The free-space Green's function for the Stokes flow

The Green's functions of Stokes flow represent solutions of the continuity equation $\nabla\cdot {\bf u}=0$ and the singularly forced Stokes equation $$-\nabla P+\mu \nabla^2{\bf u}+{\bf g}\delta({\bf x-x_0})=0 \tag{*}$$

where ${\bf g}$ is an arbitrary constant, ${\bf x_0}$ is an arbitrary point, and $\delta$ is the three-dimensional delta function. Introducing the Green's function ${\bf G}$, we write the solution of (*) in the form $$u_i({\bf x})=\frac{1}{8\pi\mu}G_{ij}({\bf x,x_0})g_j$$

The following is how to find $G_{ij}$ in the free-space infinite unbounded flow from C. POZRIKIDIS's Boundary Integral and Singularity Methods for Linearized Viscous Flow

Replace the delta function with $$\delta(\hat{x})=-\frac{1}{4\pi}\nabla^2\left(\frac{1}{r}\right) \tag{1}$$ where $r=|\hat{x}|$, $\hat{x}=x-x_0$. Recalling that the pressure is a harmonic function, and balancing the dimensions of the pressure term with those of the delta function in (1), we set $$P=-\frac{1}{4\pi}g\cdot\nabla\left(\frac{1}{r}\right) \tag{2}$$ Substituting (1) and (2) into (*) we obtain $$\mu\nabla^2 u=-\frac{1}{4\pi}g\cdot(\nabla\nabla-I\nabla^2)\left(\frac{1}{r}\right)\tag{3}$$ Next, we express the velocity in terms of a scalar function $H$ as $$u=\frac{1}{\mu}g\cdot(\nabla\nabla-I\nabla^2)H \tag{4}$$ It will be noted that the continuity equation is satisfied for any choice of $H$. Substituting (4) into (3) and discarding the arbitrary constant vector g we obtain $$(\nabla\nabla-I\nabla^2)\left(\nabla^2H+\frac{1}{4\pi r}\right)=0\tag{5}$$ Clearly, (5) is satisfied by $\nabla^2H=-1/(4\pi r)$. Using (1), we have $\nabla^4H=\delta(\hat{x})$. Thus $$H=-\frac{r}{8\pi} \tag{6}$$ Substituting (6) into (4) we find $$u_i(x)=\frac{1}{8\pi\mu}G_{ij}(\hat{x})g_j$$ where $$G_{ij}=\frac{\delta_{ij}}{r}+\frac{\hat{x}_i\hat{x}_j}{r^3}$$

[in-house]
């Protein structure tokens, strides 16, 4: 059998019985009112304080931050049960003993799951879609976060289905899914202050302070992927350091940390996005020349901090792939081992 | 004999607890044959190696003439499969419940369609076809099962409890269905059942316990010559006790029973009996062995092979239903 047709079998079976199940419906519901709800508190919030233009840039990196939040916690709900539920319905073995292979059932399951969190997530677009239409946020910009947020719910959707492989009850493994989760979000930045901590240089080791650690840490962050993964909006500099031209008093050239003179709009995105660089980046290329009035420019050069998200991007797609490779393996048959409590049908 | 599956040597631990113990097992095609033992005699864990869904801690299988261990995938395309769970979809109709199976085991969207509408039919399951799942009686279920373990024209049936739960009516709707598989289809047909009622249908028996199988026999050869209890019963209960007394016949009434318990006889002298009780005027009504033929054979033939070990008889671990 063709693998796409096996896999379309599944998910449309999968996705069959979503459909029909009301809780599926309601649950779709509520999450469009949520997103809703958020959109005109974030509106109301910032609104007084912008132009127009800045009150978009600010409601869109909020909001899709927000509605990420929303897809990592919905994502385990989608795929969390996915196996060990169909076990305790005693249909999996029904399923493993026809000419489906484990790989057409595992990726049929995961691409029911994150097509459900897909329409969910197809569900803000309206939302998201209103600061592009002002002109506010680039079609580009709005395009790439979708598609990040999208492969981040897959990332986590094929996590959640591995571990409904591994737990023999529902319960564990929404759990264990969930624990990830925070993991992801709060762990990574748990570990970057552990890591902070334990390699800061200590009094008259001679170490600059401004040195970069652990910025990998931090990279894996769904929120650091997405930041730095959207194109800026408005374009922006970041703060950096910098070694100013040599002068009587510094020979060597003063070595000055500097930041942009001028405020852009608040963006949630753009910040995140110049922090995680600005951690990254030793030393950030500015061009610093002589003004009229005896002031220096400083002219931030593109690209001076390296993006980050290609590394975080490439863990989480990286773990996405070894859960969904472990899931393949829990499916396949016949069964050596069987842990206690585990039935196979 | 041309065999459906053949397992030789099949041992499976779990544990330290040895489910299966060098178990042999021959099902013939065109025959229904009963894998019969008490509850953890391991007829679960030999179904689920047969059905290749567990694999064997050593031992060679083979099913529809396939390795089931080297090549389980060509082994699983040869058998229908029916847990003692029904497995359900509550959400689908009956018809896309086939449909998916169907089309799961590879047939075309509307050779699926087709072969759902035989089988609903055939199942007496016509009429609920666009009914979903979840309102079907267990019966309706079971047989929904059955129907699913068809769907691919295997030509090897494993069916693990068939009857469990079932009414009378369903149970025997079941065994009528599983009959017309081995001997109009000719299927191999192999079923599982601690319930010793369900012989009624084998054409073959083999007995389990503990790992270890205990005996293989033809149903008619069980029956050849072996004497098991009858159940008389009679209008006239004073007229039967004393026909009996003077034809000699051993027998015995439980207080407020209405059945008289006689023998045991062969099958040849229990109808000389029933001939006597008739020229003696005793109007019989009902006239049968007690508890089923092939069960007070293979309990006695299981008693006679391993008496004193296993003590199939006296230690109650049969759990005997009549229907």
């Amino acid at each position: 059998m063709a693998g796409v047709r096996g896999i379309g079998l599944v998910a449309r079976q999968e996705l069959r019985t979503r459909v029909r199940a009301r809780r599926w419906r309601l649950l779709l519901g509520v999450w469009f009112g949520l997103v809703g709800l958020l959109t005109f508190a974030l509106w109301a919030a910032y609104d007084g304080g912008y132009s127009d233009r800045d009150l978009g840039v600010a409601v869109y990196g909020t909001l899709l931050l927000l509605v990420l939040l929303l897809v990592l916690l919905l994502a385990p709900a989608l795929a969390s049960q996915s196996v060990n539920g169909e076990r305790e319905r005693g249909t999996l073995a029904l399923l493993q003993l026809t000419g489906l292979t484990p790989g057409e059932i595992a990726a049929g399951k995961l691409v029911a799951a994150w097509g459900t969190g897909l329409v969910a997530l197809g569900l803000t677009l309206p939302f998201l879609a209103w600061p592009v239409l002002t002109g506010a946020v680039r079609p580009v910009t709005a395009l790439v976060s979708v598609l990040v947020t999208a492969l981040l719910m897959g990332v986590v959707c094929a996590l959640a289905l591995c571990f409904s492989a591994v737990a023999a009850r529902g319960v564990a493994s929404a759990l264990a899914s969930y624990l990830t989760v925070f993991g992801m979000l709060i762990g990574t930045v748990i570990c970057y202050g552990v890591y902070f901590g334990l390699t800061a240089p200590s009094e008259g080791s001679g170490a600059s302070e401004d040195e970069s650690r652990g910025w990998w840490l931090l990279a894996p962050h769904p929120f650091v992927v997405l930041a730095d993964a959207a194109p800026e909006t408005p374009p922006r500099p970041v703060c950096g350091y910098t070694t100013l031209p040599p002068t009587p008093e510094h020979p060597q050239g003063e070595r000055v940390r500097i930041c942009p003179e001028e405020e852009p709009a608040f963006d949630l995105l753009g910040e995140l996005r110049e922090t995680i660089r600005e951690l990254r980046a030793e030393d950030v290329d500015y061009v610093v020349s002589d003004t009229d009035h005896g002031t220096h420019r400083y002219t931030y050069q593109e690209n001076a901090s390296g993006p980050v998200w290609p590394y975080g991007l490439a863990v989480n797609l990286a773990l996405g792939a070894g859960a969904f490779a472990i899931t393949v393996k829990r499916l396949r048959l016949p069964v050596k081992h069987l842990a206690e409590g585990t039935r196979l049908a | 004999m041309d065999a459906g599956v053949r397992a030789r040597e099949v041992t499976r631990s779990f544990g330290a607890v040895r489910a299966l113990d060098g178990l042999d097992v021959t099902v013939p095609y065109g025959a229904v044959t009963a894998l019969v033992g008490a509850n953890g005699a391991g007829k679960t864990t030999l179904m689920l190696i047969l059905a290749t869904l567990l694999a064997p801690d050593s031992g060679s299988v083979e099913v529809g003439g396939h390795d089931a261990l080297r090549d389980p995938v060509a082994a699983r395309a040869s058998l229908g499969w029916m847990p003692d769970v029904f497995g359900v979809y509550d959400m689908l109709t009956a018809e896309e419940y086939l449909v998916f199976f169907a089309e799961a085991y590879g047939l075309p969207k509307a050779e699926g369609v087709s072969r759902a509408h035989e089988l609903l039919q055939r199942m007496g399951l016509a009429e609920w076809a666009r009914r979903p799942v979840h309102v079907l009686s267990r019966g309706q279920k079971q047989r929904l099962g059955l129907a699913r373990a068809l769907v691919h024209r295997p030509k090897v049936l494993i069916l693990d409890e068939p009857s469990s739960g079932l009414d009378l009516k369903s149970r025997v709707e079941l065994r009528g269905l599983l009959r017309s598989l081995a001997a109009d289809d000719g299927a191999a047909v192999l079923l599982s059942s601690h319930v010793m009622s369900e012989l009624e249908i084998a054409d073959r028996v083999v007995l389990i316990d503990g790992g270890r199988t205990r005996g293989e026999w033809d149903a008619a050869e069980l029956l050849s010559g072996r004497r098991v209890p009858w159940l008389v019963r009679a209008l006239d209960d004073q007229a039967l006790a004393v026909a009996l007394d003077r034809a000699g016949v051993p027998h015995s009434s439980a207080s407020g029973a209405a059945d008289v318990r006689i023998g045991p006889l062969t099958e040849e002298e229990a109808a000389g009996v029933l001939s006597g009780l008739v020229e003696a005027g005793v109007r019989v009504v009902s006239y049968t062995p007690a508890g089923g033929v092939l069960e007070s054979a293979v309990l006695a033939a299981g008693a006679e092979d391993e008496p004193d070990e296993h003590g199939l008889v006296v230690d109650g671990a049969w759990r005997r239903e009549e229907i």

There are several places I don't understand:

1. Why can we write the pressure function $P$ in (2)? What does "Recalling... we set" mean?
2. Why can we express the velocity $u$ as (4)? How do we know it can be of this form?
3. What's the difference between $\nabla\nabla$ and $I\nabla^2$?
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1. (2) is obtained by taking the divergence of the whole equation, using that $u$ is divergence free, and (formally) inverting the Laplacian (by which I mean that you get an expression like $\nabla^2 P = g\cdot\nabla (\nabla^2)\frac1r$ from which you formally "cancel" out the $\nabla^2$ from both sides).
The sentence "Recalling..." is horribly written and factually wrong. In the free Stokes flow with no source term, the pressure is a harmonic function. But when driven by a source, the pressure solve a Poisson equation and is not harmonic any more. What the author meant by "balancing dimensions" is basically counting the derivatives, and is the same as the "cancelling the Laplacian" trick I gave above.

2. Expression (4) is called an "ansatz". Basically you guess that the solution can be written in that form, and see where that logically leads you. If you don't run into any contradictions, then you are gold (but note that this only gives you one of the possibly many solutions). As to how this ansatz is made: if $\mathscr{P}$ is a partial differential operator, and $\mathscr{Q}$ is another partial differential operator, and if $\mathscr{P}\mathscr{Q} = \mathscr{Q}\mathscr{P}$ (that they commute), then a solution $u$ to the equation $$\mathscr{P}u = \mathscr{Q}f$$ can be found if we can write $f = \mathscr{P}h$. For in this case, $u = \mathscr{Q} h$ will solve the equation. This is an analogue of the classic integrability condition for differential forms (in which case $\mathscr{P} = \partial/\partial x$ and $\mathscr{Q} = \partial/\partial y$, which commute since they are both partial derivatives).